Qualitative Research TopicQualitative research can be split into two basic types, qualitative and quantitative. The difference is in how you approach the research question. In qualitative research, the focus is on asking people how they see the research question or objective being answered. For example, in a study on the relationship between religion and its practice, the researcher might choose to ask the participant questions about how they responded to the following statements: The idea that God or a higher power gives us guidance is helpful.
People think the world is going in the right direction if the concept of different kinds of communication is widely accepted. In other words, the researcher asks a number of questions. This type of research is best used for exploring attitudes or behaviors in the short term, since this type of research does not offer as much scope for interpretation or extrapolation.
The other type of qualitative research is done on a longer period of time with quantitative research. As with the earlier type of research, this type of research takes a more structured approach to answering questions. It uses a particular research methodology that determines whether the findings are a result of person-to-person observation or interviews. As part of this research methodology, data collection usually includes getting permission from participants before conducting interviews or making observations. For example, in a study examining the idea that heavy smokers are more likely to die young than those who do not smoke, the researcher might ask the participant whether he or she believed that cigarettes were addicting.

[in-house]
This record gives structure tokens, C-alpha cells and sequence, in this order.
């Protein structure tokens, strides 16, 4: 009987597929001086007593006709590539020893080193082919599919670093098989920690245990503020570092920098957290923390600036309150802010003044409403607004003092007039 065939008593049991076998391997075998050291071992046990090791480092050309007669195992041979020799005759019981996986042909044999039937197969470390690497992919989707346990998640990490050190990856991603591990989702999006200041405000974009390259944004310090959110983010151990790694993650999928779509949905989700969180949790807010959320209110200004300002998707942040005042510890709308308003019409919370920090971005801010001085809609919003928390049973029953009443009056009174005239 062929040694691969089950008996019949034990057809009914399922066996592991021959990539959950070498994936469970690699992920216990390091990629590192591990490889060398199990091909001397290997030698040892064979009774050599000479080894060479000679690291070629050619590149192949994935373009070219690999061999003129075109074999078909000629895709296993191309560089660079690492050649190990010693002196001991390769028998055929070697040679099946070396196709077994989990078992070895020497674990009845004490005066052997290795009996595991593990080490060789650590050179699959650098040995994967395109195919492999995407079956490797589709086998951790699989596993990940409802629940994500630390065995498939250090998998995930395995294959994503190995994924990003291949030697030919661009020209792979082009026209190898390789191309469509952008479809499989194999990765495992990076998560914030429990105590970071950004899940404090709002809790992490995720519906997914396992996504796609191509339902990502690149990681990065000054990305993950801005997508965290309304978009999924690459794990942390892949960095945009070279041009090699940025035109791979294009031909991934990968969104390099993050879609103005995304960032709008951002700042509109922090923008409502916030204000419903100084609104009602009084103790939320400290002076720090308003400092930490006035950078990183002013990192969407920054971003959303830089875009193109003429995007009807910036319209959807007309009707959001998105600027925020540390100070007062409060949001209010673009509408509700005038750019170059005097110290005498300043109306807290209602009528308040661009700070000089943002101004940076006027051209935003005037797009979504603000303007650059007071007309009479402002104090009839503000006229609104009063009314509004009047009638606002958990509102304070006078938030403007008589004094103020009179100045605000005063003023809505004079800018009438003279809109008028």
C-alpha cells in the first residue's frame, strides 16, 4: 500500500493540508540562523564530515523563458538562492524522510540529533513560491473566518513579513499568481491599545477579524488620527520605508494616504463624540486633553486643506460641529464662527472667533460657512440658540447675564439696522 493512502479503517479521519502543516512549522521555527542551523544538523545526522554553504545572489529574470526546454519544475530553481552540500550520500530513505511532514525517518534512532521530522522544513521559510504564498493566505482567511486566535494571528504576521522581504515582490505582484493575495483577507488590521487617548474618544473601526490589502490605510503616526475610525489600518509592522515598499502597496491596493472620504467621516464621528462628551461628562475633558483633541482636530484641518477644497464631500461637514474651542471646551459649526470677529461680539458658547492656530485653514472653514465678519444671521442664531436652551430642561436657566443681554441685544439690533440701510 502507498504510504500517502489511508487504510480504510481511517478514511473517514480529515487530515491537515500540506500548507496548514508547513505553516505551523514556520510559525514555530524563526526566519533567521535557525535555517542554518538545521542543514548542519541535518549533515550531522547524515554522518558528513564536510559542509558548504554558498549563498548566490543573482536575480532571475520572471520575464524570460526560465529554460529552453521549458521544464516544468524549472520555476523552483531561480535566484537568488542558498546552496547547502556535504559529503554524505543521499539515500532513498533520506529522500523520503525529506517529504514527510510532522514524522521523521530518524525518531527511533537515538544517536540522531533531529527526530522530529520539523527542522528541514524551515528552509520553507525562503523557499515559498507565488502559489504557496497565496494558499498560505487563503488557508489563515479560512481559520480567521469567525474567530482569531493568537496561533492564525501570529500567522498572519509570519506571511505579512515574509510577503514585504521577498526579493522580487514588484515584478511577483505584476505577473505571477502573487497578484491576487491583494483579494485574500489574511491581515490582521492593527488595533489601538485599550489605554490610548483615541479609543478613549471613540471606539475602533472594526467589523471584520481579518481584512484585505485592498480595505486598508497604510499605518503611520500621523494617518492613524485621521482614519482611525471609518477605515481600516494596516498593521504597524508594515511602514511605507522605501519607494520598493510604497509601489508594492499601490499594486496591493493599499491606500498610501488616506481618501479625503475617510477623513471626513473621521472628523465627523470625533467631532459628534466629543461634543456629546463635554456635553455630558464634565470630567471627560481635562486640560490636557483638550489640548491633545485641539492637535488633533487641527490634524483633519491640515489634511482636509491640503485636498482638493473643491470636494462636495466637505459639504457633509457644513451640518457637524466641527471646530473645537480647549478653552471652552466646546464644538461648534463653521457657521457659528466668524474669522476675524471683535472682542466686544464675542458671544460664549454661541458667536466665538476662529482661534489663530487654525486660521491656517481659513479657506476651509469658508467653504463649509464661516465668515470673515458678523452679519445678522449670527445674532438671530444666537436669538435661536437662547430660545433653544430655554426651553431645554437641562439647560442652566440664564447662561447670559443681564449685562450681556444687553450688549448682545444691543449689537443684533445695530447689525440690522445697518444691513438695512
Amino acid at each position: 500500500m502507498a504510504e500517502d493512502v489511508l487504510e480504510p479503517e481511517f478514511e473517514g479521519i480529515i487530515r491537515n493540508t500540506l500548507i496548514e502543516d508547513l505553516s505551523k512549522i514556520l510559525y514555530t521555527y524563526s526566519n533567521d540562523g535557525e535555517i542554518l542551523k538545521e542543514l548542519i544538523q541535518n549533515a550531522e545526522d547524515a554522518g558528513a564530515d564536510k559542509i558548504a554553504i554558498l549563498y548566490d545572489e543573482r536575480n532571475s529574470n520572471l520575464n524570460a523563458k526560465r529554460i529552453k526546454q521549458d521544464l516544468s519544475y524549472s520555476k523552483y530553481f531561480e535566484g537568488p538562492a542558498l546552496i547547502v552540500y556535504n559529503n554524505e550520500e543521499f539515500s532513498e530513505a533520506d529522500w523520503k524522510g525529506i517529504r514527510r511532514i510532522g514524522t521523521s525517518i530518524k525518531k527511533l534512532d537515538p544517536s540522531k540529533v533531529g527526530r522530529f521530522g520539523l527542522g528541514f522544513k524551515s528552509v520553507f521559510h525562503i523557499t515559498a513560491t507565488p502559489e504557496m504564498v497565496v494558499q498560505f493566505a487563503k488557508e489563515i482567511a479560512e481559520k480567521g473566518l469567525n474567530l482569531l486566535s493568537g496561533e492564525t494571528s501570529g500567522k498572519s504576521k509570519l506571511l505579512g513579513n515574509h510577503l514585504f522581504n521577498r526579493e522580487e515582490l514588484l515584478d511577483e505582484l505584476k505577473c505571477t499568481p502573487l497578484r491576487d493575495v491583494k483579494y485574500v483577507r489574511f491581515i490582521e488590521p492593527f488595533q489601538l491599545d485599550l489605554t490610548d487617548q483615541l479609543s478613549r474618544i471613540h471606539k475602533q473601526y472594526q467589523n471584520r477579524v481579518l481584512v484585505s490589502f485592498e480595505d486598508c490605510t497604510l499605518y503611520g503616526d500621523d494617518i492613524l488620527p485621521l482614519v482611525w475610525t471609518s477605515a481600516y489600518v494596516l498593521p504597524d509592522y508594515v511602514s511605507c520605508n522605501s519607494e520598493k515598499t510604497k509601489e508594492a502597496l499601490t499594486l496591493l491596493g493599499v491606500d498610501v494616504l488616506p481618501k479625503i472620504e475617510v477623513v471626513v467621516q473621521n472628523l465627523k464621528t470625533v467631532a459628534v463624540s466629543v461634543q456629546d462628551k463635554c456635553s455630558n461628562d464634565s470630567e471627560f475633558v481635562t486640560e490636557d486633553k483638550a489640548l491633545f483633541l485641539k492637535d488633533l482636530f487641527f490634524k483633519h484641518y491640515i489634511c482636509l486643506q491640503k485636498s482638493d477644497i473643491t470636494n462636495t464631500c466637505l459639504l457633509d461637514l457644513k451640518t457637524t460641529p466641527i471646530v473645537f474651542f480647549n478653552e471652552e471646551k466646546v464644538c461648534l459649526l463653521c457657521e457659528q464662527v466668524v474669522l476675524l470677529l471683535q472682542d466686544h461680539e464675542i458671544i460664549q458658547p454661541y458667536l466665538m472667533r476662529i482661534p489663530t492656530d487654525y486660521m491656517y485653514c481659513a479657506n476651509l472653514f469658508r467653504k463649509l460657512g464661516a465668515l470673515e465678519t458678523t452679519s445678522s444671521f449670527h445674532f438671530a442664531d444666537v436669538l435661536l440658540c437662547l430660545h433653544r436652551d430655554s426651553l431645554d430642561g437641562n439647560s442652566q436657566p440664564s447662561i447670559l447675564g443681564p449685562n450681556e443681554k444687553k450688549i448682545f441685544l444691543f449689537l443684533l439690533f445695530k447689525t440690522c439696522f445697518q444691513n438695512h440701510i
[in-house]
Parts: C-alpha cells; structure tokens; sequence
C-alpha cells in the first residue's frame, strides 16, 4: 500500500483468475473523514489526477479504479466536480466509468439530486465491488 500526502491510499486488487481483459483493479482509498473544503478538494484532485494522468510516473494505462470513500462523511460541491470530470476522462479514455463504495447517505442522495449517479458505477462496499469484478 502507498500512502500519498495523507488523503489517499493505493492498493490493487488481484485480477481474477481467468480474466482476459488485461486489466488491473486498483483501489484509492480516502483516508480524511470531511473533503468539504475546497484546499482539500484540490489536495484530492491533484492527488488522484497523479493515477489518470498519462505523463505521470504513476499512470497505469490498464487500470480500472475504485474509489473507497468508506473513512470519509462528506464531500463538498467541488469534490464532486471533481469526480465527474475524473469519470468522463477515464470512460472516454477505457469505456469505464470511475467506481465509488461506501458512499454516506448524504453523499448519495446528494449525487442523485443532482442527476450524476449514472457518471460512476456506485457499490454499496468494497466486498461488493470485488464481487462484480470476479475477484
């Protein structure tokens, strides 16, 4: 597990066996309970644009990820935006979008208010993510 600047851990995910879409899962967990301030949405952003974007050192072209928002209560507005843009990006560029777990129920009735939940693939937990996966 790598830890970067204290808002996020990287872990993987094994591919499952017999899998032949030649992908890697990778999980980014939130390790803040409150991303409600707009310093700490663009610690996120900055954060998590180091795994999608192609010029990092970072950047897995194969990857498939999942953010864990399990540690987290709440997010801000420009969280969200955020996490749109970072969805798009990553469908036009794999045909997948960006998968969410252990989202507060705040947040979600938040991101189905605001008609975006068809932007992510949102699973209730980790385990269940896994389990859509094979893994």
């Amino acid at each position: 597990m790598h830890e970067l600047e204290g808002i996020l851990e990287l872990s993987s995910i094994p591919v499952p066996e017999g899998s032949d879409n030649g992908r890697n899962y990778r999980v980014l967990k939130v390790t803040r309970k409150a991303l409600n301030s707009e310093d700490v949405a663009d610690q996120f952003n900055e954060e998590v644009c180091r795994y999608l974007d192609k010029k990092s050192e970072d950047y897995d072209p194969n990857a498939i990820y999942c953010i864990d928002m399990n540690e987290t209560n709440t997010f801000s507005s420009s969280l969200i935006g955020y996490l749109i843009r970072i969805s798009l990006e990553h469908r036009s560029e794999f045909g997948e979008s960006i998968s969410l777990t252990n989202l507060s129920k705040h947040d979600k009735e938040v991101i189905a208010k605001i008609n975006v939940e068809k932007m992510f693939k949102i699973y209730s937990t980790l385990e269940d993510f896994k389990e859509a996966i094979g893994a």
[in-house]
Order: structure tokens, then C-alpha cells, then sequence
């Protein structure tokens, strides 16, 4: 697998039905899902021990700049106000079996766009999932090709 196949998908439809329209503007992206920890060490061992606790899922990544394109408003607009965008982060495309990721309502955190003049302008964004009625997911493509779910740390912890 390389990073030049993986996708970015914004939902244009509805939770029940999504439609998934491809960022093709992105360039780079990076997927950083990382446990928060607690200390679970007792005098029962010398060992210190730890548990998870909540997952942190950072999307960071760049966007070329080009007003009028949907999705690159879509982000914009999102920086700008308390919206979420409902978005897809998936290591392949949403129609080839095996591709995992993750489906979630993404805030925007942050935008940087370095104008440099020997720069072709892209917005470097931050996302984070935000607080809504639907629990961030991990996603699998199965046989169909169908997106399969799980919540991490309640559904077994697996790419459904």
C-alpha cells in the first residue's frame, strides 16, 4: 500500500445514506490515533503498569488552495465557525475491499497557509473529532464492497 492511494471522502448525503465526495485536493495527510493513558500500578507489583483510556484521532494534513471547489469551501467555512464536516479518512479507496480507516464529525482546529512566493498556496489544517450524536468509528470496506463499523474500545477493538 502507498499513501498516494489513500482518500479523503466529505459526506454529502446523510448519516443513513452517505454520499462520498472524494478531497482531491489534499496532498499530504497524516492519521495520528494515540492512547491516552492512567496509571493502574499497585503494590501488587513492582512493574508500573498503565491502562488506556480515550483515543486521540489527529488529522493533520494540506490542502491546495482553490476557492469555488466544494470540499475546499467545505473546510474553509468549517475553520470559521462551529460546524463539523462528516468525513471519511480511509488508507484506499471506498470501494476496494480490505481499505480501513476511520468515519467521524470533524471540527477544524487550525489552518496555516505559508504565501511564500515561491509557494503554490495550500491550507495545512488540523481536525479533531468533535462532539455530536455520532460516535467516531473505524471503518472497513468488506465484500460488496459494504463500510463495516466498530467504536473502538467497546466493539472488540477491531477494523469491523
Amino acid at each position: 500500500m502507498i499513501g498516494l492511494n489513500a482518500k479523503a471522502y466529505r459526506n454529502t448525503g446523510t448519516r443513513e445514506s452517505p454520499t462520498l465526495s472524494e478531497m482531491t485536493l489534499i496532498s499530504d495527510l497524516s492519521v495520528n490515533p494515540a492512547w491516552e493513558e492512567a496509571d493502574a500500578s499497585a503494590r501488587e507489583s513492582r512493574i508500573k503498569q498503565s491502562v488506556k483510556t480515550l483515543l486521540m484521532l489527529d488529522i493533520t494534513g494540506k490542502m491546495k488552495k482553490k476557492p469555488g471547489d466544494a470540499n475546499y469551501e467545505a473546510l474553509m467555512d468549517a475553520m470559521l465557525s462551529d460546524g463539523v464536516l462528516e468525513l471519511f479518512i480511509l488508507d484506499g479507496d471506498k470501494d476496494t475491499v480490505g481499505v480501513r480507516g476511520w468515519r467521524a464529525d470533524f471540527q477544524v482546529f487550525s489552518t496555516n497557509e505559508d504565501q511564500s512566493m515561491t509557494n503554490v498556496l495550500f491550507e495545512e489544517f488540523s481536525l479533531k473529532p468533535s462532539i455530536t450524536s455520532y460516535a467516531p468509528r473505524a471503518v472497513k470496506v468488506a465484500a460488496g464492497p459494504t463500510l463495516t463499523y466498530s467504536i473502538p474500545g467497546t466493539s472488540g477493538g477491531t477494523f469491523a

Using this same approach, the researcher would then interview and get permission from all the participants before conducting the quantitative research. When using interviews as part of the research, the researcher can get the participants to discuss aspects of their lives that do not relate directly to the research. An example of this approach is research done on the idea that young adults believe that they are starting out life with no skills that will help them as they grow older.
In most cases, quantitative research can be performed on a shorter period of time than qualitative research because the questions are more manageable. However, both forms of research use surveys to collect data that can be used to test hypothesis and determine relationships between variables. Surveys are normally based on the American Association of Public Opinion Research (AAPOR) scale, which involves nine main categories that capture many different aspects of a person's life.
Although there are other scales for other topics, most topics include a big group of categories that deal with negative experiences, such as how well the respondent feels about the opportunity of meeting other people. As a result, there are nine categories in all and some researchers choose to work with this broad array of topics.
Using surveys to collect data can be a difficult thing to do if the researcher already has a past discussion with the participant about the topic in question. In that case, the researcher will need to re-train the participant about the topic to be used in the survey so that he or she is more comfortable when talking about it. When conducting qualitative research, however, the researcher should begin by asking the participants if they know anything about the topic.
Once the participant is aware of the research method, he or she will be more willing to talk about it. It's easier to learn about the topic when the researcher is familiar with it, since he or she can ask the participants to explain what they mean when they talk about the topic. Finally, after collecting data, the researcher will need to analyze the results. Quantitative research is more efficient, but it takes more time and effort, so it is generally more suited for more general purpose research.